6. Safety and Productivity
A safe atmosphere is a prerequisite for learning, success and fun — and indeed, everyone says they make safety a priority in their youth programs. While acknowledging that accidents can happen even when risk management is properly handled, planning and running well structured and instructed programs is what secures a program's physical safety.
Beyond that, mental and social safety are just as important to a program's success. Mental safety thrives in an atmosphere where there is freedom within boundaries and discipline through caring. A productive mental atmosphere is created by clear rules and instructions, and a "lead by example" attitude. Children need to know and understand the rules, and see that instructors take the rules seriously, too. If a coach tells players to respect their teammates and then proceeds to mock a particular player, the concepts of mutual respect and adherence to rules disappear. More than any other group, young people require that their coaches exhibit a great deal of character and maturity.
The coach is also responsible for the social safety of the group, and each child needs opportunities to express him or herself without negative peer pressure. Bullying cannot be part of a successful children's program or team. Little "tough guys" on the team cannot be allowed to step up and take charge. The coach has to make the rules clear and follow them, too.
7. Do What You Can Do
How do you teach a new skill? Are you able to demonstrate an exercise or drill with the attitude and technique that you demand from your athletes? The rule of thumb with children is: Only teach what you can do and show yourself. You can explain the drill in great detail, but the demonstration will decide how the drill will be executed. It's a physically demanding task, but coaches should always prepare to demonstrate the exercise as well as they possibly can.
Work on one area of emphasis at a time and give specific cues such as "lift knees higher" or "hold it for the count of three." Always initiate the corrective feedback with a positive comment and search for strengths in the performance to accelerate the development in those areas: "Alex, excellent footwork on the shuffle — show me if you can keep the toes pointing forward on the next round."
The attention span in new learning is short. In teaching, you can move past this potential stumbling block by giving the same exercise repeatedly while modifying it a bit each time. For example, a single leg balance can be practiced as a timed balance test, a passing drill on one leg and a tag game on one leg. After the basic movement skill is taught, it is time to practice it in the more randomized setting of a game. The game will show you whether the skill was really learned, and whether you can expect it to be transferred to the sport situation.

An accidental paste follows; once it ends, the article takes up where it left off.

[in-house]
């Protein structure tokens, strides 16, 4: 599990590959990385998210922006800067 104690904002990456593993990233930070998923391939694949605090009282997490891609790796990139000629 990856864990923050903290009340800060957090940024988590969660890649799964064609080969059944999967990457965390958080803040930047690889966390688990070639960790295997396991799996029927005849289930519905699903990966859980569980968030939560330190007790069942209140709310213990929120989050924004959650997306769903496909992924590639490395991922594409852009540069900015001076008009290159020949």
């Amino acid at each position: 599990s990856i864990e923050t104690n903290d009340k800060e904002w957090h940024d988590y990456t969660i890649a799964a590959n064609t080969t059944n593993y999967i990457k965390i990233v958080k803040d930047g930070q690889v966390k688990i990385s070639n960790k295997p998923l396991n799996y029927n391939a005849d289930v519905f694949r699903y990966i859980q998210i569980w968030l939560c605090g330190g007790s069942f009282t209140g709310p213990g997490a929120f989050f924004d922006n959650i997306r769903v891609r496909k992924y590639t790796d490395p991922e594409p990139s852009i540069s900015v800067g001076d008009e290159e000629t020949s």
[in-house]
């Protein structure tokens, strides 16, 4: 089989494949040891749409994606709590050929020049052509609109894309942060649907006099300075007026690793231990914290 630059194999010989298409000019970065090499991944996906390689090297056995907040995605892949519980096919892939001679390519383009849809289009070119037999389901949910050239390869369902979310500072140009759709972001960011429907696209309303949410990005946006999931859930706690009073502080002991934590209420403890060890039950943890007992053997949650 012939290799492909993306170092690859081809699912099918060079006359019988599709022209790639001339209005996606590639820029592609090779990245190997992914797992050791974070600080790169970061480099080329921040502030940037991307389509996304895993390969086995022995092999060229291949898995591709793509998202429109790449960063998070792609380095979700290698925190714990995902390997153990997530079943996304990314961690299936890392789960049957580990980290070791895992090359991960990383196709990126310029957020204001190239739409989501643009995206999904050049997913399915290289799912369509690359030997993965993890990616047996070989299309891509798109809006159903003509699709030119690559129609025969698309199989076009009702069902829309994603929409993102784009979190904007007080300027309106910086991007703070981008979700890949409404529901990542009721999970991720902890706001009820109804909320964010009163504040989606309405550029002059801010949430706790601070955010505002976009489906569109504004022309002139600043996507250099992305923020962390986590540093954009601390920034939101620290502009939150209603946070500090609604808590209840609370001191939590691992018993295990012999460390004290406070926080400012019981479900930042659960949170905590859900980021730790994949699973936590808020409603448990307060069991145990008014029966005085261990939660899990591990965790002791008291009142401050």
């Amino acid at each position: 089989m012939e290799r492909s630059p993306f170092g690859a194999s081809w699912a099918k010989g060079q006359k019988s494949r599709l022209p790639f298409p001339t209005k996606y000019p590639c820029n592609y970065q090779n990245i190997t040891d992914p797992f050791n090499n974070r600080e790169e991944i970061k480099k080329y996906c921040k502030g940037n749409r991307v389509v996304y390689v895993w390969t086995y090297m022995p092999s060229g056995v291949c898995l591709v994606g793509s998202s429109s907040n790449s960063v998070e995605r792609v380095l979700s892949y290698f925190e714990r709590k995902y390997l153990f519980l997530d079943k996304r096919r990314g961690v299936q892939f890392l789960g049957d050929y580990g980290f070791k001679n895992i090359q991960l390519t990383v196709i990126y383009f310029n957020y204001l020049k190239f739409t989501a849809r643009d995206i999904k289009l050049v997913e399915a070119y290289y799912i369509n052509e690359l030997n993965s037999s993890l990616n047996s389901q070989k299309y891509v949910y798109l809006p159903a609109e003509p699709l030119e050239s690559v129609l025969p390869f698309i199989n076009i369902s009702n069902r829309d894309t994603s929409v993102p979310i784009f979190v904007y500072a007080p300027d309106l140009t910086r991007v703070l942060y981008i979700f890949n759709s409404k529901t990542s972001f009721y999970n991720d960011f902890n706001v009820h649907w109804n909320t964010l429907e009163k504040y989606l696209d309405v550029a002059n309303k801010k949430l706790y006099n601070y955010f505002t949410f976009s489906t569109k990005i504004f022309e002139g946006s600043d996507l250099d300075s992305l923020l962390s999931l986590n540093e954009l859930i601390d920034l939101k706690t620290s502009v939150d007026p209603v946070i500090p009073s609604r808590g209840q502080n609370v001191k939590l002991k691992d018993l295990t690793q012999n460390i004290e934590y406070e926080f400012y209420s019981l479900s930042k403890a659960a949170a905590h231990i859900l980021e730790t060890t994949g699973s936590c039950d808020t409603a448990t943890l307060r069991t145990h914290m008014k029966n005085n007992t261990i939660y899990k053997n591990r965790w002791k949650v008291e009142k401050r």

8. Keep It Simple
Rarely does a practice session allow enough time to accomplish everything from athletic development to sport-specific skills. If practice takes place one to three times per week, it is a good idea to give simple tasks as homework. The short bursts of independent exercise will accumulate little by little and show results over the long term. The homework also teaches accountability and the importance of daily physical activity.
It is a great idea to always start the training the same way and create an opening and warm-up protocol so that children can eventually do it without instruction. A combination of exercises done in a logical order will not only prepare the body for the practice, but also switch on the mind so that it is ready to respond and absorb. If you decide to give homework, leave time at practice to observe the learning results, and encourage the most active home students.
Non-programmed recreational play is the most important time to develop motor skills and to help ensure an athletic and healthy future. Youth sports coaches need to accept that playtime with friends might be more beneficial for children than any organized activity offered, including the sport practice that they coach. The culture of free play is vanishing, and youth sports enthusiasts should be in the trenches fighting to preserve it. It is the most important of nature's athletic reserves, and the best homework coaches can give.